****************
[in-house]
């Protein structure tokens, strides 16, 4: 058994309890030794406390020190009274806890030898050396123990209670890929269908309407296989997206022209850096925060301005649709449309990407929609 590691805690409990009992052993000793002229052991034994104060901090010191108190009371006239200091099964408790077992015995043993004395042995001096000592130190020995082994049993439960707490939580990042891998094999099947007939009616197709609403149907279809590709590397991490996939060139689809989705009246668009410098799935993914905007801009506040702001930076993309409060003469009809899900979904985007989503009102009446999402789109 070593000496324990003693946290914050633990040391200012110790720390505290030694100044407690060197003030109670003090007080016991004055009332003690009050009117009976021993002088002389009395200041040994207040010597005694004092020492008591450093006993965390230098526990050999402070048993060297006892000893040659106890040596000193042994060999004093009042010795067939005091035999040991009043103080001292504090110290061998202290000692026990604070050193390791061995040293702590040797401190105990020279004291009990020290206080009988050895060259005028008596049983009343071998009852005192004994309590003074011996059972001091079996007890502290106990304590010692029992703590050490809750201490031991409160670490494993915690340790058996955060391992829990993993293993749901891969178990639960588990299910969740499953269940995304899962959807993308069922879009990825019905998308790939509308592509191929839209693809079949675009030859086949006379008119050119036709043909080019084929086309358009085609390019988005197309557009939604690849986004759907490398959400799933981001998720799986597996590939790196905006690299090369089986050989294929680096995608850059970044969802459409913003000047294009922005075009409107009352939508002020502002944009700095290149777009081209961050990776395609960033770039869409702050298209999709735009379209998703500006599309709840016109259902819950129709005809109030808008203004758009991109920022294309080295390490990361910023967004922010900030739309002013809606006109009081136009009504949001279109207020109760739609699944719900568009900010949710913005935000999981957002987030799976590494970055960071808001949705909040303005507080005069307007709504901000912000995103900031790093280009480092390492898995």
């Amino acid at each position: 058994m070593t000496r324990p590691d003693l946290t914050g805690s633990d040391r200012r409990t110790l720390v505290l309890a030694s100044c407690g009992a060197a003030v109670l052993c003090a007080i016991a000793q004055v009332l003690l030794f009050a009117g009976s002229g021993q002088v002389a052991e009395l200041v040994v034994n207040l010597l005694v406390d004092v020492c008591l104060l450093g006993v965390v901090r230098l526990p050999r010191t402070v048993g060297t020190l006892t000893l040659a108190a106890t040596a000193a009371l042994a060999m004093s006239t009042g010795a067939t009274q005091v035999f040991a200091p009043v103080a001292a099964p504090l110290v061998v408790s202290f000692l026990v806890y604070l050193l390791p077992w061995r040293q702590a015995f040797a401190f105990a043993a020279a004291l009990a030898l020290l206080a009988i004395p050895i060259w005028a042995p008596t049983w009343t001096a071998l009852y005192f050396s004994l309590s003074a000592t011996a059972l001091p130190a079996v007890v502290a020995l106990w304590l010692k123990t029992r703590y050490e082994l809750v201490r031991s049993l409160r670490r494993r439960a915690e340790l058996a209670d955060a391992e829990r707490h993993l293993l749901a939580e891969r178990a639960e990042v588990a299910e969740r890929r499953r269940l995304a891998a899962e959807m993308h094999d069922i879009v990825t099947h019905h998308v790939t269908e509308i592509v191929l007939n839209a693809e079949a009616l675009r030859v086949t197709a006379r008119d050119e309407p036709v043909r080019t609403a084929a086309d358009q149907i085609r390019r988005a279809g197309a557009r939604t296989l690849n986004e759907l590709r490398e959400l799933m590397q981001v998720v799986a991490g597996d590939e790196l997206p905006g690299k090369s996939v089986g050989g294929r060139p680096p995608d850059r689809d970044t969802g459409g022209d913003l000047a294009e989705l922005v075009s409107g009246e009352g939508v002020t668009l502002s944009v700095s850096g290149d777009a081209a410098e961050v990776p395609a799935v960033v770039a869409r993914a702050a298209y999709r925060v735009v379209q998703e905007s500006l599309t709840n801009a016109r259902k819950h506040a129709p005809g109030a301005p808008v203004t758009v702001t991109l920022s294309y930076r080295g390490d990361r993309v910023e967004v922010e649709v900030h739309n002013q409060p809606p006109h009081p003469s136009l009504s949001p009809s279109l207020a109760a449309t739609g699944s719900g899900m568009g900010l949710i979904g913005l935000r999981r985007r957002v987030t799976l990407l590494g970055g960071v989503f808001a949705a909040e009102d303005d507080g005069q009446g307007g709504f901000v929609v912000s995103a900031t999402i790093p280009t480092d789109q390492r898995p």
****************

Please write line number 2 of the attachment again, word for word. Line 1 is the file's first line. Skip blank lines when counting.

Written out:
């Protein structure tokens, strides 16, 4: 058994309890030794406390020190009274806890030898050396123990209670890929269908309407296989997206022209850096925060301005649709449309990407929609 590691805690409990009992052993000793002229052991034994104060901090010191108190009371006239200091099964408790077992015995043993004395042995001096000592130190020995082994049993439960707490939580990042891998094999099947007939009616197709609403149907279809590709590397991490996939060139689809989705009246668009410098799935993914905007801009506040702001930076993309409060003469009809899900979904985007989503009102009446999402789109 070593000496324990003693946290914050633990040391200012110790720390505290030694100044407690060197003030109670003090007080016991004055009332003690009050009117009976021993002088002389009395200041040994207040010597005694004092020492008591450093006993965390230098526990050999402070048993060297006892000893040659106890040596000193042994060999004093009042010795067939005091035999040991009043103080001292504090110290061998202290000692026990604070050193390791061995040293702590040797401190105990020279004291009990020290206080009988050895060259005028008596049983009343071998009852005192004994309590003074011996059972001091079996007890502290106990304590010692029992703590050490809750201490031991409160670490494993915690340790058996955060391992829990993993293993749901891969178990639960588990299910969740499953269940995304899962959807993308069922879009990825019905998308790939509308592509191929839209693809079949675009030859086949006379008119050119036709043909080019084929086309358009085609390019988005197309557009939604690849986004759907490398959400799933981001998720799986597996590939790196905006690299090369089986050989294929680096995608850059970044969802459409913003000047294009922005075009409107009352939508002020502002944009700095290149777009081209961050990776395609960033770039869409702050298209999709735009379209998703500006599309709840016109259902819950129709005809109030808008203004758009991109920022294309080295390490990361910023967004922010900030739309002013809606006109009081136009009504949001279109207020109760739609699944719900568009900010949710913005935000999981957002987030799976590494970055960071808001949705909040303005507080005069307007709504901000912000995103900031790093280009480092390492898995």